Then they grouped them into these three groups, and then they asked slightly different questions, variations of questions to each group. So for people who had heard of the product but never actually tried it, they asked questions like: “What have you heard about us or about this product? What would make you want to try it, and what objections do you currently have that’s stopping you from doing that?”
For people who sort of walked away, they maybe tried or they didn’t get all the way through trying, but they walked away, they didn’t end up converting or they didn’t stick with it, we could say: “What made you initially interested? What objections did you have, and how did you overcome those? What made you change your mind or decide against this product?” Oftentimes that’s a mismatch of expectations versus what was delivered.
Then for the people who loved it, who are loyal customers, who are big fans, you can say: “Well, what got you interested? What objections did you have and how did you overcome them? What has made you stick with us? What makes you love us or this product or this service, this newsletter, this account, this community, and if you did love it, can we share your story?” This is powerful because we can use these later on for testimonials.
Create a landing page
Then C, in this process, we’re going to actually create a landing page that takes the answers to these questions, which are essentially objections, reasons people didn’t buy, didn’t convert or weren’t happy when they did, and we’re going to turn them into a landing page that offers compelling explanations, compelling reasons, examples, data and testimonials to get people through that process.
So if you hear, for example, “Hey, I didn’t buy this because I wasn’t sure if the right adapters would be included for my devices,” or, “I travel on planes a lot and I didn’t know whether the headphones would support the plane use that I want to have,” great, terrific. We’re going to include what the adapters are right on there, which airlines they’re compatible with, all that kind of information. That’s going on the page.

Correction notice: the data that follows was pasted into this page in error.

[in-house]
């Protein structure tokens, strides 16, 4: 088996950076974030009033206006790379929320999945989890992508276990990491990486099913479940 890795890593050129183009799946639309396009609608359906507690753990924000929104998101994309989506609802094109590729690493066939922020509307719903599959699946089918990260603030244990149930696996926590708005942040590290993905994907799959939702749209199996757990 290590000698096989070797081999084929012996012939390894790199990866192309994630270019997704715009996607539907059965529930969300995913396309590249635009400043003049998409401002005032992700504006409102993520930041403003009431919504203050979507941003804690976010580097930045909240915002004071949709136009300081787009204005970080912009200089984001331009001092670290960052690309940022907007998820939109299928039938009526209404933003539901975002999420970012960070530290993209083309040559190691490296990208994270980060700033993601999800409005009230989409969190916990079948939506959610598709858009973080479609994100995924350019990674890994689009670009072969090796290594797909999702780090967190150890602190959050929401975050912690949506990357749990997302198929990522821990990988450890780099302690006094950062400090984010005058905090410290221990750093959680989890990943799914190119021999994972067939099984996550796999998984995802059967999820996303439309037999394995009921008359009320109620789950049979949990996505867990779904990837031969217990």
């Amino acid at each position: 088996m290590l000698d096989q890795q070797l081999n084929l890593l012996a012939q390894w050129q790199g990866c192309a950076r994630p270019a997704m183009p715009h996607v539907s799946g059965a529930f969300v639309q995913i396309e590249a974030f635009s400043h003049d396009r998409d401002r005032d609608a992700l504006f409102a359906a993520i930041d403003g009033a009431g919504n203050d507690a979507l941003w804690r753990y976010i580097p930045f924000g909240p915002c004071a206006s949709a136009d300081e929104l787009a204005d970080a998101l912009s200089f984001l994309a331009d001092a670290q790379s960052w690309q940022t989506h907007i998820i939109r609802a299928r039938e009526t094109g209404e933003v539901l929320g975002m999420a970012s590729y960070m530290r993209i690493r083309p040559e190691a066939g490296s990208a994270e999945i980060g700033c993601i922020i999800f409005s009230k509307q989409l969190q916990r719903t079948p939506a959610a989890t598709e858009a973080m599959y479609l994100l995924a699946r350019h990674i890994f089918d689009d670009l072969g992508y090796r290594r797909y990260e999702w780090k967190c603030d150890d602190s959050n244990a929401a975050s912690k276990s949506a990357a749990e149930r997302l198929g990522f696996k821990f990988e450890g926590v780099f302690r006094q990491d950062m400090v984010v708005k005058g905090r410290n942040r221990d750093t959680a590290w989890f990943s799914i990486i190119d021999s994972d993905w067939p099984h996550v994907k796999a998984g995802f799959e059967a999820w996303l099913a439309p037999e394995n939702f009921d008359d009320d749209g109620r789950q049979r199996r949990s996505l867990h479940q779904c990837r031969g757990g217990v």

If they say, “Hey, I actually couldn’t tell how big the headphones were. I know you have dimensions on there, but I couldn’t tell how big they were from the photos,” okay, let’s add some photos of representative sample sizes of things that people are very familiar with, maybe a CD, maybe an iPhone that people are like, “Oh yeah, I know the size of a CD. I know the size of an iPhone. I can compare that against the headphones.” So now that’s one of the images in there. Great, we’ve answered the objection.
“I wasn’t sure if they had volume control.” Great. Let’s put that in a photo.
“Is tax and shipping included in the cost? I didn’t want to get into a shopping cart situation where I wasn’t sure.” Perfect. We’re going to put in there, “Tax included. Free shipping.”
“Is the audio quality good enough for audiophiles and pros because I’m really . . .” well, terrific. Let’s find a known audiophile, let’s add their testimonial to the page.
We’re essentially going one by one through the objections that we hear most frequently here, and then we’re turning those into content on the page. That content can be data, it can be reasons, it can be examples, it can be testimonials. It’s whatever we needed to be to help get people through that purchase process.
Then, of course, with every type of conversion rate optimization test and landing page optimization, we want to actually try some variations. So we’re going to do a split test of the new page against the old one, and if we see there’s stronger conversion rate, we know we’ve had success.
If we don’t, we can go back to the drawing board and potentially broaden our audience here, try and understand how have we not overcome these objections, maybe show this new page to some of these people and see what additional objections they’ve got, all that kind of stuff.
This process is really powerful. It helps you uncover the problems and issues that you may not even know exist. In my experience, it’s the case that when companies try this, whether it’s for products or for services, for landing pages, for new accounts, for apps, whatever it is, they tend to uncover the same small set of answers from these groups over and over again. It’s just a matter of getting those four or five questions right and answering them on the landing page in order to significantly improve conversion.
All right, everyone. Look forward to your suggestions, your ideas, your feedback, and we’ll see you again next week for another edition of Whiteboard Friday. Take care.